“If you are being very cautious and very reasonable in your seed investment strategy, you are likely to never back projects that make a big difference,” said Destin.
Destin believes the differences between investing in Europe and US is most clear in the angel investor community.
“The angels in the US that are professionals, that have been entrepreneurs before, will commit $25,000 to $100,000 very quickly and are very grown up about the money,” said Destin. “But in my experience of Europe, the angel community is actually extremely concerned about having anything go wrong and are actually quite shy about investing.”
“So there’s a dichotomy between the two environments, an American angel is way more likely to make decisions very quickly and be ok about losing it versus a European angel,” he added.
Having moved from London to Boston in 2004, Destin is well placed to analyze the city as a tech hub, which has traditionally lived in the shadow of its West Coast counterpart. He is certainly a fan. “Boston is a very varied, diverse eco system and is good at everything from big data expertise to mobile development to e-commerce,” he said, adding that it is also a lot cheaper to build companies in Boston than in San Francisco where it has become “very mercenary”.
In terms of VCs, the risk averse, defensive stereotype that was valid five to seven years ago is “a little bit passé as things have changed quite dramatically as the market here, like everywhere else, has evolved at speed”.
Atlas raised their ninth fund back in May, within what Destin described as an “incredibly difficult” environment to fundraise with “a broad distinction between the ‘haves’ and the ‘have-nots’ in the VC community. While there are eight-10 ‘haves’, the other VC's fall into the category of ‘have nots’ unless they have clear distinctions from the rest, such as good returns, or in the case of Atlas, good returns and a dedicated strategy.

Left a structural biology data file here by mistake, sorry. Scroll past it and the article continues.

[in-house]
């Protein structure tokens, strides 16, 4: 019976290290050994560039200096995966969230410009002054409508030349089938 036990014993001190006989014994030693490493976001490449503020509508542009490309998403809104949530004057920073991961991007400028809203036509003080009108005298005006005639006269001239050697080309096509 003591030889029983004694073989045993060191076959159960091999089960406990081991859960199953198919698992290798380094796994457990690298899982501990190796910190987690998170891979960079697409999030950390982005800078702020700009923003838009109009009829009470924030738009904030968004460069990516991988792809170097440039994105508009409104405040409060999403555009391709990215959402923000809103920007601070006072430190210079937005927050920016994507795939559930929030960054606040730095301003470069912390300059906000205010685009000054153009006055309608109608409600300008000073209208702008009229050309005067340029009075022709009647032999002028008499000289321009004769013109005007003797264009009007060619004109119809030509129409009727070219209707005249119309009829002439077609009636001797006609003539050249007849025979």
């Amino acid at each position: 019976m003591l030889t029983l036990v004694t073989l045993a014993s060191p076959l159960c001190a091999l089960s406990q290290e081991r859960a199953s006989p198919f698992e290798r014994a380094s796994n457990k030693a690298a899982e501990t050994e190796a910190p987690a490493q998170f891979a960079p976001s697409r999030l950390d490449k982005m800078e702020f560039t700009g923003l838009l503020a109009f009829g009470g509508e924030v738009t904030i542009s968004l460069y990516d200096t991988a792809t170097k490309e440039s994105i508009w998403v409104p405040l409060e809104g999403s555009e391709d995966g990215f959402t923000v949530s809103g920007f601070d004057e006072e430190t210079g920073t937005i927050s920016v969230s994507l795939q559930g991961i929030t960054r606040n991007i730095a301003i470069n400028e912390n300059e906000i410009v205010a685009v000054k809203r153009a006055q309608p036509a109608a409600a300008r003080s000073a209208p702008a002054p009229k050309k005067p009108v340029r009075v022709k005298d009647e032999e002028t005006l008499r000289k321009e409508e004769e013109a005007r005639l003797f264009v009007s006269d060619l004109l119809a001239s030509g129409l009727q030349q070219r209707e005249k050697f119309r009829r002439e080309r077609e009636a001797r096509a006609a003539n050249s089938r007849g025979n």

“We want to be the best seed investor in Boston. We want to be number one at doing that really well. You’ve got to have differentiating features and be able to show good numbers to have any chance of raising funds as a VC,” he said.
Atlas is now based in a single office after a period of down-sizing. Destin is clear in his belief in that decision. “Our core drivers are now being united as a team, having total intellectual honesty between partners and making fast decisions in realtime,” concentrating on smaller funds rather than big funds which “impaired our strategy”.
“I love the fact that we are a single office, within one location.It’s been great fun having everyone round one table. It’s been somuch better in terms of efficient decision-making,” said Destin.
“We are a partnership so we commit to each other as a team. People don’t always appreciate it but it’s really like a marriage. What we try and do is get people who are like-minded and enjoyworking together as a unit,” he added.
“There will be a day when I want to come back [to Europe] but I will come back when my work here is done” he concluded.
Note : originally published for Hot Topics, the Technology Leader Community, which I highly encourage you to check out.